Pinckney, Charles Cotesworth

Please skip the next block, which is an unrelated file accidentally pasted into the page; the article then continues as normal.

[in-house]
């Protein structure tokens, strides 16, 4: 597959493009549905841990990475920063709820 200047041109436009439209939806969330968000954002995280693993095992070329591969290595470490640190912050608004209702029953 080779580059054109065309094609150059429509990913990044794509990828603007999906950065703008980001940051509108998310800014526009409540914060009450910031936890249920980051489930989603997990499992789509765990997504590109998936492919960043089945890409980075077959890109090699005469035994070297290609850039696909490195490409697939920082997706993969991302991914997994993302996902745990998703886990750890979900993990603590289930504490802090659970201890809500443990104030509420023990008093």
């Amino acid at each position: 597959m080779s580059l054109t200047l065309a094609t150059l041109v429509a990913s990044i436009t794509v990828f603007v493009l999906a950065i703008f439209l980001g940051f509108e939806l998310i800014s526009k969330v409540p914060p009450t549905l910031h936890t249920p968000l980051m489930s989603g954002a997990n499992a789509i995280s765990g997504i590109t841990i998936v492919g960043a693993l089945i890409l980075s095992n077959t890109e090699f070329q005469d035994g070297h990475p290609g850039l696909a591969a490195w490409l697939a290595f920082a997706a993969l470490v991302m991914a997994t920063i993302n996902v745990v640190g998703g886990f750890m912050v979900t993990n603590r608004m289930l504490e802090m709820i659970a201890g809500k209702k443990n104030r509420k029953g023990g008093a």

Pinckney, Charles Cotesworth (1746-1825) Signer of the US Constitution: Charles Cotesworth Pinckney, the son of a South Carolina Chief Justice, was born on February 25, 1746, in Charleston., South Carolina. At the age of seven, he was sent to England to be educated at Westminster School, later graduating from Christ Church, Oxford University. He studied law at Middle Temple, in England, and spent nine months at the Royal Military Academy in Caen, France. In 1769, Pinckney returned to Charleston as a lawyer, and was chosen to be Attorney-General of South Carolina. During the Revolutionary War, he served as a military officer and an aide-de-camp to General Washington. When Charleston fell to the British, Pinckney was held as a prisoner of war. He was exchanged in 1782, and commissioned a brigadier-general the next year; although he no chance for further service, since the war was nearly over. After the war, Pinckney returned to practicing law, in which he established a good reputation and generous profits. In 1787, he was a member of the Constitutional Convention, in which he authored Article VI, Section 3, which forbids the use of religious tests to determine qualifications for any government position. Later, he served in the South Carolina Convention to ratify the US Constitution, as well as State Constitutional Convention in 1790. He accepted an offer to become US Minister to France in 1796; after rejecting several offers for official positions. Upon reaching France, the government refused to receive him, reminding him that foreigners could only stay in the country for 30 days without official permission. When he refused to apply for permission, he was asked to leave the country. While on his mission, the French implied that Franco-American tensions could be resolved through money. In reply, Pinckney is credited with replying: "Millions for defense, but not a penny for tribute." Pinckney went to Amsterdam, from which he returned to the United States. When war with France seemed eminent, he was commissioned a major-general, second to Alexander Hamilton, who had held a rank inferior to his in the Revolutionary War. In reaction to this, Pinckney is said to have commented: "Let us first dispose of our enemies; we shall then have leisure to settle the question of rank." In 1800, he was a Federalist candidate for Vice President, later running for President in 1804 and 1808. In 1801, he was chosen to be the first president of the Board of Trustees of the College of South Carolina, was president of the Charleston Bible Society for 15 years, and was the third president-general of the Society of the Cincinnati.